Canadian Politics (Federal)

Trudeau announces 9 new senators, more appointments to come this week

Canadian Prime Minister Justin Trudeau has announced the appointment of nine new senators – five women and four men – keeping with his promise to shake up the upper house that has almost become synonymous with old, white, male, entitled partisan hacks.

None of these appointees have official ties to the prime minister’s Liberal party, as they were selected under a new arms-length process that allowed Canadians of all backgrounds to apply, leading to 2,700 applications, of which 105 were recommended to Trudeau.  He is expected to name two more bundles of senators in the next few days, according to the Canadian Press.

The current nine nominees- who run the gamut of backgrounds from business to social work – come from B.C., Manitoba, New Brunswick, Nova Scotia and P.E.I. They are:

  • Harvey Chochinov, a Winnipeg psychiatrist and internationally renowned expert in palliative care, who is particularly notable for his opposition to assisted suicide, which was passed into legislation by the Trudeau government earlier this year.
  • Patricia Bovey, a Manitoba art historian who is the former director of the Winnipeg Art Gallery and former board member of both the National Gallery of Canada and the Canada Council for the Arts.
  • Yuen Pau Woo, a Malaysian-born professor of public policy at the University of British Columbia and former president of the Asia Pacific Foundation of Canada.
  • Marilou McPhedran, a lawyer, human rights activist and professor at the University of Winnipeg Global College. She was the co-leader of the Ad Hoc Committee of Canadian Women and the Constitution, which in the early 1980s successfully campaigned for stronger equality provisions in the Charter of Rights and Freedoms, passed by Trudeau’s father.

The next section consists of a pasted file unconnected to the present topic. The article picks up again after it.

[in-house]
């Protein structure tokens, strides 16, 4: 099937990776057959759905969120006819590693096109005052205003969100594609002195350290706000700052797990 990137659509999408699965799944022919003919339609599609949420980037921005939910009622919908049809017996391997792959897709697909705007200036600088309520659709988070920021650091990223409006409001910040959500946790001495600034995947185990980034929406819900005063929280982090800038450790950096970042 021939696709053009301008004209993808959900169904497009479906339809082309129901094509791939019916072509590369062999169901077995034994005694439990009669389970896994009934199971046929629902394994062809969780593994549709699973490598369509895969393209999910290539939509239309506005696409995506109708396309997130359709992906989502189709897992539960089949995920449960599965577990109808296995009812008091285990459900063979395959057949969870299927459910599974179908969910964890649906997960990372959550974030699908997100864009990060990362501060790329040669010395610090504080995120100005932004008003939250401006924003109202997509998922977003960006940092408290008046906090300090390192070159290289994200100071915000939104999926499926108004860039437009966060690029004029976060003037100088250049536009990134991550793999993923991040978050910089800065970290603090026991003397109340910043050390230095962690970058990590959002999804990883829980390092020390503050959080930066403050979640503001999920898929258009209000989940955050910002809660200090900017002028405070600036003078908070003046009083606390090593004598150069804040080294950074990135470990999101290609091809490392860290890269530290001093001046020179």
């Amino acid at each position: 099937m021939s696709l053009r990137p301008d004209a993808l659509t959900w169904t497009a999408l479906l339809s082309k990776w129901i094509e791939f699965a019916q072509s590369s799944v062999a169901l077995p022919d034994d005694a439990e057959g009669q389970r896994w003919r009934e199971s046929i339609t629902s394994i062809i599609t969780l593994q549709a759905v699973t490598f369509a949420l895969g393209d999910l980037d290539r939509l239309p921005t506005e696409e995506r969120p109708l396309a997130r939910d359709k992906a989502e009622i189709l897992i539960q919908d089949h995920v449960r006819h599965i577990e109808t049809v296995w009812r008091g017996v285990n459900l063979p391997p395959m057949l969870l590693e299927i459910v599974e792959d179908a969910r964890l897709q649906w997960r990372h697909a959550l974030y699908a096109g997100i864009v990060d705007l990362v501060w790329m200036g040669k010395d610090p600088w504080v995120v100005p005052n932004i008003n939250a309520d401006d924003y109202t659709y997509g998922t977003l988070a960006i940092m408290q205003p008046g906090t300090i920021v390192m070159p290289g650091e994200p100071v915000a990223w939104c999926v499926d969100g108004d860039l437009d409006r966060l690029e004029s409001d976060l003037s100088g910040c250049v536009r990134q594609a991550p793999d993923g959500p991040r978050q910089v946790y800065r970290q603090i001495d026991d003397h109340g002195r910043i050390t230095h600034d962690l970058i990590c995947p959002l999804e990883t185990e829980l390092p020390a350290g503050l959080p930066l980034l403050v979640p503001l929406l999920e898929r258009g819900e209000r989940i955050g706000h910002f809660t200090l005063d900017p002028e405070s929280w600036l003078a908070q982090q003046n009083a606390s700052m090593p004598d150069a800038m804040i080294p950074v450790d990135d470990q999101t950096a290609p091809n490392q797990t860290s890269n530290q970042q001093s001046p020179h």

• Rene Cormier, president of the New Brunswick-based Societe Nationale de l’Acadie, which promotes Acadian artists abroad, and formerly of the Commission international du theatre francophone.
  • Nancy Hartling, a women’s issues expert from New Brunswick who founded the non-profit Support to Single Parents Inc. and St. James Court Inc., which provides affordable housing to single parents.
  • Wanda Thomas Bernard, the first African-Canadian to hold a tenure track position and become full member of Dalhousie University. She is also a founding member of the Association of Black Social Workers and the present chair of the Nova Scotia Advisory Council on the Status of Women.
  • Daniel Christmas, senior advisor for the M’ikmaw First Nation in Membertou, N.S., is credited with the economic transformation of his community that was once approaching bankruptcy into what the Canadian Press calls “one of the most successful in Canada.”
  • Diane Griffin, a Stratford, P.E.I., town councillor, who received the Governor General’s Conservation award and used to be the provincial deputy minister of environmental resources.

Earlier this year, Trudeau named seven senators selected under the same arms-length process. Of them, only one – House Leader Peter Harder, a long-time bureaucrat – had ties to the current government.

All of the prime minister’s appointees will sit as independents, a custom that began when Trudeau booted Liberal senators from his caucus when he was still a third-party leader in 2014.

The New Democrats, who were then Official Opposition and now a dwindling third-party, vowed to scrap the Senate altogether, while ex-prime minister Stephen Harper simply ceased appointing senators in 2015, creating the vacancies Trudeau is filling.

The impetus for this appetite for change in the upper chamber was the expense scandal of Conservative Senator Mike Duffy, who was charged with 31 counts of fraud, breach of trust and bribery, and acquitted of every single one, which is why he remains in the Senate.

Charles Vaillancort, the judge who presided over the Duffy trial, said in his ruling that the regulations for senators’ expenses were too vague and accused the former prime minister of essentially scapegoating Duffy to take the bigger issue of senators’ lavish lifestyles away from the public eye.

The systemic problem of entitlement in the Senate will not be fixed by Trudeau’s efforts to make the upper house less partisan, however laudable a goal that may be.


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